The tradition known as the Path with the Result, or Lamdre, is the most important tantric system of meditation practice and theory in the Sakya school of Tibetan Buddhism. This volume contains an unprecedented compilation of eleven vital works from different periods in the history of the Path with the Result in India and Tibet, including the Vajra Lines of the great Indian adept Virupa (ca. seventh-eighth centuries), the basic text of the tradition. The collection also includes six writings by Jamyang Khyentse Wangchuk (1524-68) and an instruction manual composed by the Fifth Dalai Lama (1617-62). None of the works in this book have ever been published before in any European language, and most of these writings traditionally have been considered secret. The present translation, an important new volume of the Library of Tibetan Classics, has been made with the personal approval and encouragement of His Holiness Sakya Trizin, head of the Sakya tradition. Students of the Lamdre will rejoice at the availability and lucidity of this major translation of key Sakya texts.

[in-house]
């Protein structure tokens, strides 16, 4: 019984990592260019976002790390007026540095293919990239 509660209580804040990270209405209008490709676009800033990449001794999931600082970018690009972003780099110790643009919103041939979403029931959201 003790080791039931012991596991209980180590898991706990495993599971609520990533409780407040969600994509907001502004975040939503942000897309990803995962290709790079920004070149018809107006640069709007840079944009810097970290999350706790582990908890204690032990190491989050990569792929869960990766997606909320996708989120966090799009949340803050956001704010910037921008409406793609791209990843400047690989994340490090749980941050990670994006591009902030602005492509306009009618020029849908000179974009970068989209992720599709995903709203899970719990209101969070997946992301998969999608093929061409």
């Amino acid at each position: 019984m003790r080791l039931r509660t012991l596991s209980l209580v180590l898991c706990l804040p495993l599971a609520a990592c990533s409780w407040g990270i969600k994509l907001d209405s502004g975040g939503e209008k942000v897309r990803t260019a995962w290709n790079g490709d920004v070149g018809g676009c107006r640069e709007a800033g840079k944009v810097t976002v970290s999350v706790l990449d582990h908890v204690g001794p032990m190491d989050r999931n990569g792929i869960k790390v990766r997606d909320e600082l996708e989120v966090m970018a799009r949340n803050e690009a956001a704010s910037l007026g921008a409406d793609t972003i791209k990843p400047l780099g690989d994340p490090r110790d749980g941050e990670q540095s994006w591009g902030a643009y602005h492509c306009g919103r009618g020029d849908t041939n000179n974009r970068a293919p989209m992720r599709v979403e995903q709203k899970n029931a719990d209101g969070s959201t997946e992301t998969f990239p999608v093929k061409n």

Cyrus Stearns first began to study Buddhism with Dezhung Rinpoche (1906-87) in 1973. Since that time he has studied with and translated for many Tibetan teachers, especially Dezhung Rinpoche and Chogye Trichen Rinpoche. Cyrus has a PhD in Buddhist Studies from the University of Washington and lived for about eight years in Nepal, India, and Southeast Asia. Among his other publications are The Buddha from Dolpo, Hermit of Go Cliffs, and Luminous Lives. Cyrus has three daughters and lives on Whidbey Island, Washington. His Holiness Sakya Trizin is the revered forty-first throne holder of the Sakya school of Tibetan Buddhism, which dates back to 1073. He is a member of the Khon family, who have been important teachers of Buddhism in Tibet since the eighth century. A brilliant master, he manifests profound wisdom and compassion, and his command of English renders his teachings particularly beneficial to students in the West. He was born in 1945 in Sakya, Tibet, and in 1959 escaped with tens of thousands of Tibetan people to India, where he continues to live and work tirelessly to rebuild the Sakya tradition. He has guided the establishment of over thirty monasteries in India and Nepal and has helped found Sakya centers around the world. His seat in North America is Tsechen Kunchab Ling in Walden, New York.